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|Morphological alterations of a xerotolerant Acinetobacter baumannii under desiccation stress investigated by atomic force microscopy
|Università degli studi Roma Tre
|Multidrug-resistant(MDR) Acinetobacter baumannii has recently emerged as a challenging problem and major cause of healthcare-associated infections (HAIs) because of its antimicrobial resistance and propensity to cause multi- facility outbreaks. The ability to develop antimicrobial resistance mechanisms and tolerance to desiccation are at the basis of the epidemiological success of A. baumannii. Therefore, desiccation tolerance is thought to contribute significantly to the persistence for an extended period of time and the spread of these bacteria in the healthcare environment. Despite the relevance of long-time desiccation tolerance of A. baumannii, the molecular and morphological basis of this phenomenon remains elusive. Alternatively, desiccation resistance can vary between different strains of A. baumannii specimen. In this regard, it has recently been proven that the adapted strains to the hospital environment like A. baumannii ACICU cells can survive desiccation far better than the laboratory strains, however, most of the studies have been restricted to the laboratory strains such as A. baumannii ATCC19606. Considering the basic function of the bacterial cell membrane, as the outer layer of cell structure, that maintains the bacterial shape and protects the bacterial components against environmental stresses, it plays a significant role to tolerate desiccation. Thus, elucidating the structure and alterations of the cell envelope is important to unravel not only the complexities of cell morphology and maintenance of integrity but also how desiccation leads to cell damage and death. Therefore, this Ph.D. thesis was aimed to study the consequences of desiccation- induced stresses on A. baumannii ACICU bacterial cell envelope under the simulated-hospital conditions. The following main questions were asked: • What is the overall morphology of A. baumannii ACICU bacterial cells? • Is there any relation between the cell morphology changes and cell desiccation survival? • Which growth factors can significantly influence the shape of A. baumannii ACICU cells? • What is the effect of different degrees of desiccation stresses and long-time storage on bacterial cell morphology? To address these questions, the advanced Atomic Force Microscopy (AFM) technique was employed, which has produced a wealth of new opportunities in nanobiotechnology and has emerged as a key platform enabling the simultaneous morphological and mechanical characterization of biological systems. The evolution of the bacterial cell under different growth phases, distinct cultural growth conditions, and in various growth media as the effective parameters on cell morphology changes were assessed. Then different degrees of environmental stresses on the bacterial cell membranes were examined to discover the cell membrane changes and resistant mechanism of A. baumannii ACICU. Meanwhile, the desiccation survival of the cells before and after drying, during prolonged desiccation, and different storage conditions were examined. Furthermore, a new AFM approach (SFMSF) was implemented to explore the specified-bacterial cell over time. The presented results in this thesis revealed growth phase-independent morphology for A. baumannii ACICU cells, displaying a coccus morphology. Conversely, the cell morphology was found to significantly depend on growth conditions concerning oxygen availability during cultivation. Taken together both results of morphology alterations and cell viability assessment demonstrated that the cells with minimal footprint and lower surface-to-volume ratio are more resistant to desiccation. The cell membrane pores and intracellular material leakage were observed as a sign of the cell death pathway. Additionally, deformation of the outer cell membrane, and reduction in cell volume was found to be dependent on the stresses caused by different drying methods. Moreover, it was observed that although the maintenance of the cells in water can help to retain their viability for long-time, osmotic stress causes cell membrane weaknesses.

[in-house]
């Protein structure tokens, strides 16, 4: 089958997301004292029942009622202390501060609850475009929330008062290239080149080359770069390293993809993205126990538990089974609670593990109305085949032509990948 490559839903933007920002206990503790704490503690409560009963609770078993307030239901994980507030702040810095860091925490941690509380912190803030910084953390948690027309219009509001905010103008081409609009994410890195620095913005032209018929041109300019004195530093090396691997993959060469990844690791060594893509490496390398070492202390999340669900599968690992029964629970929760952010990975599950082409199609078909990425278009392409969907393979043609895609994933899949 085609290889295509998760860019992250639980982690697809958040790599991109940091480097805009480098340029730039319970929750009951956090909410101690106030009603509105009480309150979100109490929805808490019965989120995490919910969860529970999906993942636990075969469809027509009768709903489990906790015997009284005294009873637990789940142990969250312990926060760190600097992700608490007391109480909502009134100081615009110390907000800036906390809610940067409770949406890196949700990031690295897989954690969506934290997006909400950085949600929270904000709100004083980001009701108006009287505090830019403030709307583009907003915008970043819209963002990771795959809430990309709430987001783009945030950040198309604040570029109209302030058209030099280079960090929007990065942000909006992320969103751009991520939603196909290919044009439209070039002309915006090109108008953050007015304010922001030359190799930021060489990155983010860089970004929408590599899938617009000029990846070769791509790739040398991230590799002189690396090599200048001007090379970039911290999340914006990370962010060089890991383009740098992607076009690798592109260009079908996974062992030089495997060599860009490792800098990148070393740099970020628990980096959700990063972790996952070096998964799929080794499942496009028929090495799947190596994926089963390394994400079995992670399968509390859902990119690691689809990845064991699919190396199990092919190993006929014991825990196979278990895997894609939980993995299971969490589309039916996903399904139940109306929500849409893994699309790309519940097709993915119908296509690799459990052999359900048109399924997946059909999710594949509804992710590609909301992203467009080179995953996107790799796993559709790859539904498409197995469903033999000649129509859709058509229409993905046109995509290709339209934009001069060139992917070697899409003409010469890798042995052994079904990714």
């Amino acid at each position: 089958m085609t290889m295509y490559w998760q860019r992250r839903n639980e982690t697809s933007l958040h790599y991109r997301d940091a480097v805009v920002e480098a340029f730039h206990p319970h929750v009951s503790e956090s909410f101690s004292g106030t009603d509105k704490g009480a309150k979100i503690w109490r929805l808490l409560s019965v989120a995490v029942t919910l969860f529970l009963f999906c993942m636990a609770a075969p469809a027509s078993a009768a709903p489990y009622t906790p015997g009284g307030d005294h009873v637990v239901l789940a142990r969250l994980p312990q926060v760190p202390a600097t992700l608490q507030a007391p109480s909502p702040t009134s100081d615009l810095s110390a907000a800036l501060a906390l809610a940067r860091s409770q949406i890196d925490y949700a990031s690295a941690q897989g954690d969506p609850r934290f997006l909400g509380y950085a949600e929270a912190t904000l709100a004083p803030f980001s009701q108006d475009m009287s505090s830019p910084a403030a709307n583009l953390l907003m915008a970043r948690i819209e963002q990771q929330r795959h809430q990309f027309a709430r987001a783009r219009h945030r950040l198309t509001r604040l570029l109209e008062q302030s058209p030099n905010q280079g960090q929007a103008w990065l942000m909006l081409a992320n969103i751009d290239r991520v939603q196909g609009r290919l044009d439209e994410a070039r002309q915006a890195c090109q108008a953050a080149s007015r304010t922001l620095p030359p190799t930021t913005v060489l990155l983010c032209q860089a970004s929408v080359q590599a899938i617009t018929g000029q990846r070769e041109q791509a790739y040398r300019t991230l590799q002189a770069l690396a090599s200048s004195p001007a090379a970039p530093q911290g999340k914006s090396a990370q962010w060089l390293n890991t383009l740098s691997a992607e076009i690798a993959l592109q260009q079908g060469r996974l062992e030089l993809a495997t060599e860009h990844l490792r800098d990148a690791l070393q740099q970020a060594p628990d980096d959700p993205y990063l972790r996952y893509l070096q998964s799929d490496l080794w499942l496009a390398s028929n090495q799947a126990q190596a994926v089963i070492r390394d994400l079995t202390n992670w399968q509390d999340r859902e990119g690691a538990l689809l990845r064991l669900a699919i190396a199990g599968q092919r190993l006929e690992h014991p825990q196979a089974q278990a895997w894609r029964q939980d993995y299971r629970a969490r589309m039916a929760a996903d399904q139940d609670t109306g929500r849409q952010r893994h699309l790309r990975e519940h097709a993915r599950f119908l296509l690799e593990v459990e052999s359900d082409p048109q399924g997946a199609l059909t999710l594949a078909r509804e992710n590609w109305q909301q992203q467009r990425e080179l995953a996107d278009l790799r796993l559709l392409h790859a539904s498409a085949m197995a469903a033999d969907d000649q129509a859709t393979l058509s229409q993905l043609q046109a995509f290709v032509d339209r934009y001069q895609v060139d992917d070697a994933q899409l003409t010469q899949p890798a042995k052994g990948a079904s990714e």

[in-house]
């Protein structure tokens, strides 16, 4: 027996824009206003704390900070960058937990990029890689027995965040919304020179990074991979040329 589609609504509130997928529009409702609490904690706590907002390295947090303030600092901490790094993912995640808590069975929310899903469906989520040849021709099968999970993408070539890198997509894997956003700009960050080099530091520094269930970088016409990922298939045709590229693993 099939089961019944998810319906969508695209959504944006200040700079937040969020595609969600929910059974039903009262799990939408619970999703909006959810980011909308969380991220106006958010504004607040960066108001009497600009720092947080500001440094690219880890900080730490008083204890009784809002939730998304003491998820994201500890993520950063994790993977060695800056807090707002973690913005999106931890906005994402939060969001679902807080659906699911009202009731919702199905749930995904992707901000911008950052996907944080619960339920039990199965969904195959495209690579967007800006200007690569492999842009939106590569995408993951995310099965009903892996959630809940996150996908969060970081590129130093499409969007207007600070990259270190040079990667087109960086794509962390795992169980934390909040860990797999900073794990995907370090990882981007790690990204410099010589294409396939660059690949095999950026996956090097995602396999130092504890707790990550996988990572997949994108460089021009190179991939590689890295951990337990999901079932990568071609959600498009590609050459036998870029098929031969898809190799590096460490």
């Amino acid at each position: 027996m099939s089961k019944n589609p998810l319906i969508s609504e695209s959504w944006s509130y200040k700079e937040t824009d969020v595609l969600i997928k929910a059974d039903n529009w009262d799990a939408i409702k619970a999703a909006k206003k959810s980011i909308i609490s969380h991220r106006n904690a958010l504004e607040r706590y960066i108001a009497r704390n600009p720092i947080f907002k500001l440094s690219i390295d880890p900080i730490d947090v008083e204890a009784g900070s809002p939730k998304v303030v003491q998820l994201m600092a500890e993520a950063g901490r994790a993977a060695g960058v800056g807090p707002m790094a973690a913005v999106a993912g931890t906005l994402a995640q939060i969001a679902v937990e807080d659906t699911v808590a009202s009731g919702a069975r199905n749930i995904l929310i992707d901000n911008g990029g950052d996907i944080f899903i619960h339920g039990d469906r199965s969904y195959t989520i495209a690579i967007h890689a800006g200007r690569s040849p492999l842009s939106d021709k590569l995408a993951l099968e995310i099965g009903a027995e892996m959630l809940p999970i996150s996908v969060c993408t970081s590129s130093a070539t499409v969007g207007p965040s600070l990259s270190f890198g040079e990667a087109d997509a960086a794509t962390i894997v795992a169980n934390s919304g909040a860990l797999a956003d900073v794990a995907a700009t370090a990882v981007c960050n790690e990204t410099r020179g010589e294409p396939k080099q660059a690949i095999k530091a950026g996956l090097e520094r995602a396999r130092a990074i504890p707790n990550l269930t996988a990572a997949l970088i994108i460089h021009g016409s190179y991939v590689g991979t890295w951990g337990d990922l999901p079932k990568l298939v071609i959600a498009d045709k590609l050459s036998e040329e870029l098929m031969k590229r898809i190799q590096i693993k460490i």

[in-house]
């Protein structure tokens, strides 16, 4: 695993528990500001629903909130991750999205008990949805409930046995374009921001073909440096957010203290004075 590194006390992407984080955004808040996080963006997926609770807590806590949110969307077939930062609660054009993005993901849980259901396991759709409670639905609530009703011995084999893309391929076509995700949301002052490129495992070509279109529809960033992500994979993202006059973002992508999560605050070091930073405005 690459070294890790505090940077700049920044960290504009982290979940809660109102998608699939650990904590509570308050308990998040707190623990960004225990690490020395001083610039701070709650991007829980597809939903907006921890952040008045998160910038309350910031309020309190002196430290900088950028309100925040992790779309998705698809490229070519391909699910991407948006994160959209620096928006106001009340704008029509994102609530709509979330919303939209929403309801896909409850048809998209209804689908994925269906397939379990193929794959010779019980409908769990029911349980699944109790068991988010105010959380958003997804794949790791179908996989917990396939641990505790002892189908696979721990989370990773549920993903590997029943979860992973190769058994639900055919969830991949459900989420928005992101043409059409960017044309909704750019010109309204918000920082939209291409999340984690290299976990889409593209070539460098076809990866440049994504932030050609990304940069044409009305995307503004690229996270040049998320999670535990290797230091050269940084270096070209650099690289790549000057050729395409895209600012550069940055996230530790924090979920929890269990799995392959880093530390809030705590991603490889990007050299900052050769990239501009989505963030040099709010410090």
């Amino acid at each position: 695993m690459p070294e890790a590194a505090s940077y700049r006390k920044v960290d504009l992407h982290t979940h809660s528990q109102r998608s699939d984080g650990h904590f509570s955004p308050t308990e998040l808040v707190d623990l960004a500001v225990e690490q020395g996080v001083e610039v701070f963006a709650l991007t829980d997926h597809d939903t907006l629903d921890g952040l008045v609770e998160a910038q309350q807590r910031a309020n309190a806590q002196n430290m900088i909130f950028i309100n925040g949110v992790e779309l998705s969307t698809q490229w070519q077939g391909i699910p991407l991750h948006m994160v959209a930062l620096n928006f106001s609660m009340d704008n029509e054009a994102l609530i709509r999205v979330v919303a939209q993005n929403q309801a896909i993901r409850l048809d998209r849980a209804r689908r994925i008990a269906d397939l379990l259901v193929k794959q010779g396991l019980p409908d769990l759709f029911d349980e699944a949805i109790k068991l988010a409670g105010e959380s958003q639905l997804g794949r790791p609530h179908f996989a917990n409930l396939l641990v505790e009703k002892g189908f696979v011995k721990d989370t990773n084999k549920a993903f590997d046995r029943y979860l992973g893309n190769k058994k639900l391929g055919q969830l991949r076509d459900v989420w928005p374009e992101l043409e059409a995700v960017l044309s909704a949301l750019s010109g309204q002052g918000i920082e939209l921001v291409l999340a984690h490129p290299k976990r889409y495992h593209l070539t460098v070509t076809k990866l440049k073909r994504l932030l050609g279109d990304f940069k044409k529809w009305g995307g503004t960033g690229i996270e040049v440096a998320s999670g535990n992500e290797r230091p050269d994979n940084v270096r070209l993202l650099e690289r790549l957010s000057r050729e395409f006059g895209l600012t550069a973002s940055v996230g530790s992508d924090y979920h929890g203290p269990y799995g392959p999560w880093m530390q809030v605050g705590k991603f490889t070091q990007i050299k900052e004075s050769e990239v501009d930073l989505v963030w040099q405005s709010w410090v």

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|Dipartimento di Scienze
T - Tesi di dottorato
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checked on Feb 24, 2024
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